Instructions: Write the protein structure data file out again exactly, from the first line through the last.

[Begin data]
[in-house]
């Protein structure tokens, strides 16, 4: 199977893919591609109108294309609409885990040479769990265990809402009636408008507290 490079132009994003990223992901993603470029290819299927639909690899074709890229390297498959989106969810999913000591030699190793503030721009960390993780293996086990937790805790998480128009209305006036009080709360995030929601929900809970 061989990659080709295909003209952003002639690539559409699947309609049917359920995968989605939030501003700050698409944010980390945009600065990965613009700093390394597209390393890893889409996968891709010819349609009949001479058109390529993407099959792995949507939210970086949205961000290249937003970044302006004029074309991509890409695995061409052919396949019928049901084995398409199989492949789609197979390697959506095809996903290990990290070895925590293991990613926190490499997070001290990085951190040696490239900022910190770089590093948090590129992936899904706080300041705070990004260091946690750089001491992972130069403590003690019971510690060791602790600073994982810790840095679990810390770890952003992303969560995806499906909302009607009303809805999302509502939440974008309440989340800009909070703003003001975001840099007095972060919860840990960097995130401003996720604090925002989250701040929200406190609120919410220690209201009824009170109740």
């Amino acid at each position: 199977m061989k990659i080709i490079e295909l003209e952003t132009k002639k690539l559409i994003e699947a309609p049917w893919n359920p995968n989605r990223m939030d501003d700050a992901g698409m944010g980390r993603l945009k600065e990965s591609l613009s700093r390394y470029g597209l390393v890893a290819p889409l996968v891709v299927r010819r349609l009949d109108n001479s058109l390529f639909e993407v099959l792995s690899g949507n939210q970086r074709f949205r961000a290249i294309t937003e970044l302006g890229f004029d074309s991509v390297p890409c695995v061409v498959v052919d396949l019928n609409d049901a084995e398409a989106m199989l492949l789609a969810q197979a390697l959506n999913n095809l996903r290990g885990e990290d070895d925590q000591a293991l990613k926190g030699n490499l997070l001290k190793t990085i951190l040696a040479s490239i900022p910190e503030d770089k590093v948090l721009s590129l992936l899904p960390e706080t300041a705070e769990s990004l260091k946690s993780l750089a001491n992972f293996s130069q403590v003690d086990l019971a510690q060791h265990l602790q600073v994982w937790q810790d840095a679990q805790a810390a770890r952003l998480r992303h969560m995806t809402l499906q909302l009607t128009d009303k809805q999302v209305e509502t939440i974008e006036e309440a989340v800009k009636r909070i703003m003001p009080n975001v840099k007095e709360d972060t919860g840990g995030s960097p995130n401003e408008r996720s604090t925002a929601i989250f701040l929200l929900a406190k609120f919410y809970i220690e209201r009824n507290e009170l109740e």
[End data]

[in-house]
């Protein structure tokens, strides 16, 4: 199977893919591609109108294309609409885990040479769990265990809402009636408008507290 490079132009994003990223992901993603470029290819299927639909690899074709890229390297498959989106969810999913000591030699190793503030721009960390993780293996086990937790805790998480128009209305006036009080709360995030929601929900809970 061989990659080709295909003209952003002639690539559409699947309609049917359920995968989605939030501003700050698409944010980390945009600065990965613009700093390394597209390393890893889409996968891709010819349609009949001479058109390529993407099959792995949507939210970086949205961000290249937003970044302006004029074309991509890409695995061409052919396949019928049901084995398409199989492949789609197979390697959506095809996903290990990290070895925590293991990613926190490499997070001290990085951190040696490239900022910190770089590093948090590129992936899904706080300041705070990004260091946690750089001491992972130069403590003690019971510690060791602790600073994982810790840095679990810390770890952003992303969560995806499906909302009607009303809805999302509502939440974008309440989340800009909070703003003001975001840099007095972060919860840990960097995130401003996720604090925002989250701040929200406190609120919410220690209201009824009170109740």
């Amino acid at each position: 199977m061989k990659i080709i490079e295909l003209e952003t132009k002639k690539l559409i994003e699947a309609p049917w893919n359920p995968n989605r990223m939030d501003d700050a992901g698409m944010g980390r993603l945009k600065e990965s591609l613009s700093r390394y470029g597209l390393v890893a290819p889409l996968v891709v299927r010819r349609l009949d109108n001479s058109l390529f639909e993407v099959l792995s690899g949507n939210q970086r074709f949205r961000a290249i294309t937003e970044l302006g890229f004029d074309s991509v390297p890409c695995v061409v498959v052919d396949l019928n609409d049901a084995e398409a989106m199989l492949l789609a969810q197979a390697l959506n999913n095809l996903r290990g885990e990290d070895d925590q000591a293991l990613k926190g030699n490499l997070l001290k190793t990085i951190l040696a040479s490239i900022p910190e503030d770089k590093v948090l721009s590129l992936l899904p960390e706080t300041a705070e769990s990004l260091k946690s993780l750089a001491n992972f293996s130069q403590v003690d086990l019971a510690q060791h265990l602790q600073v994982w937790q810790d840095a679990q805790a810390a770890r952003l998480r992303h969560m995806t809402l499906q909302l009607t128009d009303k809805q999302v209305e509502t939440i974008e006036e309440a989340v800009k009636r909070i703003m003001p009080n975001v840099k007095e709360d972060t919860g840990g995030s960097p995130n401003e408008r996720s604090t925002a929601i989250f701040l929200l929900a406190k609120f919410y809970i220690e209201r009824n507290e009170l109740e």